Appellants allege that appellees committed the acts on which appellants' breach of contract claim is based, thus giving rise to specific jurisdiction over appellees. Appellants then argue that appellees may not use the fiduciary shield doctrine to defeat jurisdiction because the doctrine does not apply to specific jurisdiction. Appellants cite several opinions that articulate the tort exception to the fiduciary shield doctrine. These cases also add a broad statement in dicta that appears to exclude the fiduciary shield doctrine from applying in a specific jurisdictional analysis. We have examined each opinion cited by appellants and each involves the tort exception to the fiduciary shield doctrine; none turns on the broad statement on which appellants rely. The language cited by appellants has been correctly characterized in our view as “something of an overstatement.” Tyson v. Austin Eating Disorders Partners, LLC, No. A–13–CA–180–SS, 2013 WL 3197641, at *3 (W.D.Tex. June 21, 2013). And the perceived conflict over applying the doctrine to assertions of specific jurisdiction is “illusory.” Id. Indeed, appellants have not cited, and we have not found, any opinion where a court determined that the fiduciary shield doctrine did not apply to the corporate agent's contacts solely because the plaintiff framed its jurisdictional argument as specific jurisdiction. To the contrary, several federal courts and one state court have applied the fiduciary shield doctrine to determine they had no specific jurisdiction over non-resident defendants in a breach of contract action when the defendants did not sign the contract in their personal capacity but only as agents of their corporate principal. See Organic Metals v. Aquasium Techs., Ltd., No. CIV.3:03–CV–3062–H, 2004 WL 718960 at *4 (N.D.Tex. Apr. 2, 2004) (citing authorities in the Northern District of Texas); 21st Century Fin. Servs., Inc. v. Mandelbaum, No. A–10–CA–803 LY, 2011 WL 3844209, at *7–8 (W.D.Tex. Aug. 30, 2011) (“Because the Individual Defendants' were merely acting in their corporate capacities on behalf of Manchester Bank in their dealings with Plaintiff, the fiduciary shield doctrine prevents the Court from exercising specific jurisdiction over them.”); Tang v. Garcia, No. 13–06–00367–CV, 2007 WL 2199269, at *1 (Tex.App.-Corpus Christi Aug. 2, 2007, pet. denied) (mem. op.). We agree with the courts that have applied the fiduciary shield doctrine in cases involving specific jurisdiction for the following reasons.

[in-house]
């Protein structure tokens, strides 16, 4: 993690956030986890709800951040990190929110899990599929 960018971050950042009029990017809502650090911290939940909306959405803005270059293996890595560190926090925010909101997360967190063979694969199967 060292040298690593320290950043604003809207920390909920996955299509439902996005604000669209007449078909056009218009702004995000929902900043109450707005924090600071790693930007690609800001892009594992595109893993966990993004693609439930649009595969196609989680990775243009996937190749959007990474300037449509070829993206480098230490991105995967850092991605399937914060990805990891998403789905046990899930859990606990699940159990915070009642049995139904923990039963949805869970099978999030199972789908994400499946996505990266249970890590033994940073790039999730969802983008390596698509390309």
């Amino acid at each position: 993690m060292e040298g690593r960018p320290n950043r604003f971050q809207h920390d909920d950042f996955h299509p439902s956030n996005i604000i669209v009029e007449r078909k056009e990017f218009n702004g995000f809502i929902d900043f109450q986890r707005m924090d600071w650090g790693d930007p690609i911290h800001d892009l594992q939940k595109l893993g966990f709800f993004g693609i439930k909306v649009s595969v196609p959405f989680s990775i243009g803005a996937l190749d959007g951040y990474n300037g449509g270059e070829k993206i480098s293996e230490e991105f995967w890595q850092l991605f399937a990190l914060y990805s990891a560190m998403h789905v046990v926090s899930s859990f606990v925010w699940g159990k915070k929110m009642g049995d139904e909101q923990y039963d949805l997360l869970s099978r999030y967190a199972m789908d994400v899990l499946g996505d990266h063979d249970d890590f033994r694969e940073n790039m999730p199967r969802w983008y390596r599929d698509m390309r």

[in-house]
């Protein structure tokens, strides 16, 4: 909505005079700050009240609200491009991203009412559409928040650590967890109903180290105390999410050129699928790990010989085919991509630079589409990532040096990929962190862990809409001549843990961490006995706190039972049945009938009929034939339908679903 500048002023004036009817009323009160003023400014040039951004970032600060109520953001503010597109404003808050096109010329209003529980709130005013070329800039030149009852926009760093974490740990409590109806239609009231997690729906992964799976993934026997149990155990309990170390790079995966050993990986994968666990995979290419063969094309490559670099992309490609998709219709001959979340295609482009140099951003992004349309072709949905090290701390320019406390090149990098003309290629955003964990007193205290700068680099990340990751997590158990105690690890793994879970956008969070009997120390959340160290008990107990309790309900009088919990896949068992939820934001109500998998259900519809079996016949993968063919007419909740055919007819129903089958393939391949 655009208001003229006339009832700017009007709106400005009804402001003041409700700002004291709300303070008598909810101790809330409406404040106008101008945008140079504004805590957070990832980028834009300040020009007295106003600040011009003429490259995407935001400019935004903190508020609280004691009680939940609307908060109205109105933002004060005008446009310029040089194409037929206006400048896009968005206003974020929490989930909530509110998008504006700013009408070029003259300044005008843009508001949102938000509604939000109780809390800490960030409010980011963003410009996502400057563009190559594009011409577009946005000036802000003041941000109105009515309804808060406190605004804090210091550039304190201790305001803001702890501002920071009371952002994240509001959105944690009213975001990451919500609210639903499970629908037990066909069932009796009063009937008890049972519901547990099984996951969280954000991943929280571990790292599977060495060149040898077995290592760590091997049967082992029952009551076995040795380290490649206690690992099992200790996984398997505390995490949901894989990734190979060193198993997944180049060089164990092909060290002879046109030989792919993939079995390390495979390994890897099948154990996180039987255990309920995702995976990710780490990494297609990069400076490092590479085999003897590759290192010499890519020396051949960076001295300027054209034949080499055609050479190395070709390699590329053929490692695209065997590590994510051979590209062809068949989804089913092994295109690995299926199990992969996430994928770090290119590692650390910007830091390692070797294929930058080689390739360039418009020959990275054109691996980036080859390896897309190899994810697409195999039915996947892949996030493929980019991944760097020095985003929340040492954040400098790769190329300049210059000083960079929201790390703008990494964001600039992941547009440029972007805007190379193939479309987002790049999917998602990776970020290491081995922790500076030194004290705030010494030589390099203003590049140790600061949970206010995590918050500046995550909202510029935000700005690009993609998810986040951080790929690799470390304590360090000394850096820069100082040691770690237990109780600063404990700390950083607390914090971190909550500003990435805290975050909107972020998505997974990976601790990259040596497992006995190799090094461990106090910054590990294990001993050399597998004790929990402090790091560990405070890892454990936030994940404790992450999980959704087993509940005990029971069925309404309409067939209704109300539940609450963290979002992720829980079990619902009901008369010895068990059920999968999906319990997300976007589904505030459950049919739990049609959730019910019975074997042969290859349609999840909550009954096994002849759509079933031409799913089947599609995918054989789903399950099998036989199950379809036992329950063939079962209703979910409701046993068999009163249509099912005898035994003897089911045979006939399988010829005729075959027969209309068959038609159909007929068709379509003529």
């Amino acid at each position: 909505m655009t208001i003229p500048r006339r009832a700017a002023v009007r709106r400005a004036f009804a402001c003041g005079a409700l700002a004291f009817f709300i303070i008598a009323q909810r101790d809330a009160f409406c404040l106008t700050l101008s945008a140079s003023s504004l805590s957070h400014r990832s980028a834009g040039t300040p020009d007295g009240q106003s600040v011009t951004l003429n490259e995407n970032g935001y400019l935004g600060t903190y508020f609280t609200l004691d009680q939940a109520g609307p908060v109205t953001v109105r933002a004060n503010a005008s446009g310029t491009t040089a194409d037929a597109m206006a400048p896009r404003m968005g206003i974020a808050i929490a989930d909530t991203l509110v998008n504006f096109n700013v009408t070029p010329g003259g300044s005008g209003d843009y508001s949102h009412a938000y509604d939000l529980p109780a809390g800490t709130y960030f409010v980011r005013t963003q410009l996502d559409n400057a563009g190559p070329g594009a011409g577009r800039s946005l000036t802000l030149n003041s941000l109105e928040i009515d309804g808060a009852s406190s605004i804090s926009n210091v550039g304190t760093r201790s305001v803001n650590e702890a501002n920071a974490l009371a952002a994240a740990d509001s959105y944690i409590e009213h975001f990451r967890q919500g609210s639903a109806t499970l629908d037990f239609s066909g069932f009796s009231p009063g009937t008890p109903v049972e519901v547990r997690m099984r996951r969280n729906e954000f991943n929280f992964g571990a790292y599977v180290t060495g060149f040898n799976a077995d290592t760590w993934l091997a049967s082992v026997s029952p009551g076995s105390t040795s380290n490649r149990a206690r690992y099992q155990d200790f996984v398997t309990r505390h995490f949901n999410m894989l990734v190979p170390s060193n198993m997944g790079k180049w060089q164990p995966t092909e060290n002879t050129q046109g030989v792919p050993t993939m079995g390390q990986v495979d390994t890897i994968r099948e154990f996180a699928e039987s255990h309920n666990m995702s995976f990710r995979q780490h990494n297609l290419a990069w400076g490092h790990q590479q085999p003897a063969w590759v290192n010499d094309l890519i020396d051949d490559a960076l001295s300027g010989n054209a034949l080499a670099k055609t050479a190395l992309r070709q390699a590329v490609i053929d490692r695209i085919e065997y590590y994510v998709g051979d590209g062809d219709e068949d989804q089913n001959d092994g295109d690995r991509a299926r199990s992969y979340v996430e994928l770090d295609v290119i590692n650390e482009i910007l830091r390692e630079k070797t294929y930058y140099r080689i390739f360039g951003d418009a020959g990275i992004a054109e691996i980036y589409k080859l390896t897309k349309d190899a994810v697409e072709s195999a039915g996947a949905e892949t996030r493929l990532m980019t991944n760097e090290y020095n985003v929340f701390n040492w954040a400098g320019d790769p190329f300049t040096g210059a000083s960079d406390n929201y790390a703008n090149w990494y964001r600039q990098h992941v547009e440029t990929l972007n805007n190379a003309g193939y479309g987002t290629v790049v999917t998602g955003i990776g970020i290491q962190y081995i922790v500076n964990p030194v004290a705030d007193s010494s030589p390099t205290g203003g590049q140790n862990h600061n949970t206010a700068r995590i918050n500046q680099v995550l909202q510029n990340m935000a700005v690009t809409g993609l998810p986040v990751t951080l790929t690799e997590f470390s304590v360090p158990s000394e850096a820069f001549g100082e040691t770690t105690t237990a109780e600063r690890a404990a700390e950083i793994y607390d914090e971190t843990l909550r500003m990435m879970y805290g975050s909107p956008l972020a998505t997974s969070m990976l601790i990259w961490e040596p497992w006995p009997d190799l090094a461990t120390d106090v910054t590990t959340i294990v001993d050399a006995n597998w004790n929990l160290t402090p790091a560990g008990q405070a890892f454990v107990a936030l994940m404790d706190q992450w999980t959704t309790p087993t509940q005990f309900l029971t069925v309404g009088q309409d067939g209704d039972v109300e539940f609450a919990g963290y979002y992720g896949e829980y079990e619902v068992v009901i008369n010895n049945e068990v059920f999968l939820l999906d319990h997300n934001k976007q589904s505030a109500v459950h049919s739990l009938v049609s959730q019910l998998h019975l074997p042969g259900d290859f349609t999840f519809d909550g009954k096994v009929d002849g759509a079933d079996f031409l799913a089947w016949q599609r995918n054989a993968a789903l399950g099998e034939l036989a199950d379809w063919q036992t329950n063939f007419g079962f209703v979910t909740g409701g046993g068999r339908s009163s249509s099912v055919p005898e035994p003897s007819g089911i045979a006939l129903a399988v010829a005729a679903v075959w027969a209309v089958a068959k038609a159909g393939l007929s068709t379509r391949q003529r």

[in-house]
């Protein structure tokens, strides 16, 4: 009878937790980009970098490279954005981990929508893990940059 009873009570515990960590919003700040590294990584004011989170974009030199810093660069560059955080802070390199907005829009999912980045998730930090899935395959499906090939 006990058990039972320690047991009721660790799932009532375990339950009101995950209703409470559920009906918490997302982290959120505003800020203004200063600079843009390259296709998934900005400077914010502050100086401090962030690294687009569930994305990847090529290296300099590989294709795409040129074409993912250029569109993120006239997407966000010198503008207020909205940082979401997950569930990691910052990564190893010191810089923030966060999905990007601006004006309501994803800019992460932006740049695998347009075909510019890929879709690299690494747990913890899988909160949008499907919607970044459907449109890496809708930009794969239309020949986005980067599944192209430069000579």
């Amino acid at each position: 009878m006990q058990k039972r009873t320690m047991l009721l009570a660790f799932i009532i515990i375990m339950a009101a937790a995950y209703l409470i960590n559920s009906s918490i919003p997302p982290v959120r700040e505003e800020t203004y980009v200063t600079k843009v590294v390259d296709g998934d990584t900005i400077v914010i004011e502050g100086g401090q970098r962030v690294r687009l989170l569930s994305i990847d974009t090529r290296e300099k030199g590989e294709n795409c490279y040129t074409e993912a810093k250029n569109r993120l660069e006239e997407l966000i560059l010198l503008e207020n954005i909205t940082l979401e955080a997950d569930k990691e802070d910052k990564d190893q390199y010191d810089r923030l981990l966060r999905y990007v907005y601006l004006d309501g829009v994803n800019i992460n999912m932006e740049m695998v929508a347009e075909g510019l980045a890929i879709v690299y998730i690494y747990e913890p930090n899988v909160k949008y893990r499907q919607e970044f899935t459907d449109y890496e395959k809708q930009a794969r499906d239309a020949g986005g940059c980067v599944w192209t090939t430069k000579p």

Each case appellants cite for support involve specific jurisdiction based on tort: Tabacinic v. Frazier, 372 S.W.3d 658, 668 (Tex.App.-Dallas 2012, no pet.) (“Courts that have applied the fiduciary shield doctrine, however, have limited its application to attempts to exercise general jurisdiction over a nonresident defendant.”); Crithfield v. Boothe, 343 S.W.3d 274, 287 (Tex.App.-Dallas 2011, no pet.) (“A corporate officer is not protected from the exercise of specific jurisdiction, even if all of his contacts were performed in a corporate capacity, if the officer engaged in tortious or fraudulent conduct, directed at the forum state, for which he may be held personally liable.”); Ennis v. Loiseau, 164 S.W.3d 698, 707 (Tex.App.-Austin 2005, no pet.) (“Even if the fiduciary shield were adopted by this Court, it would not protect Ennis from the exercise of specific jurisdiction. Courts recognize that a corporate officer is not protected from the exercise of specific jurisdiction, even if all of his contacts were performed in a corporate capacity, if the officer engaged in tortious or fraudulent conduct, directed at the forum state, for which he may be held personally liable.”); Tuscano v. Osterberg, 82 S.W.3d 457, 467 (Tex.App.-El Paso 2002, no pet.) (no broad statement in opinion regarding personal jurisdiction for alleged fraud and intentional infliction of emotional distress); Shapolsky v. Brewton, 56 S.W.3d 120, 132–33 (Tex.App.-Houston [14th Dist.] 2001, pet. denied) (no broad statement in opinion regarding specific jurisdiction based on tort).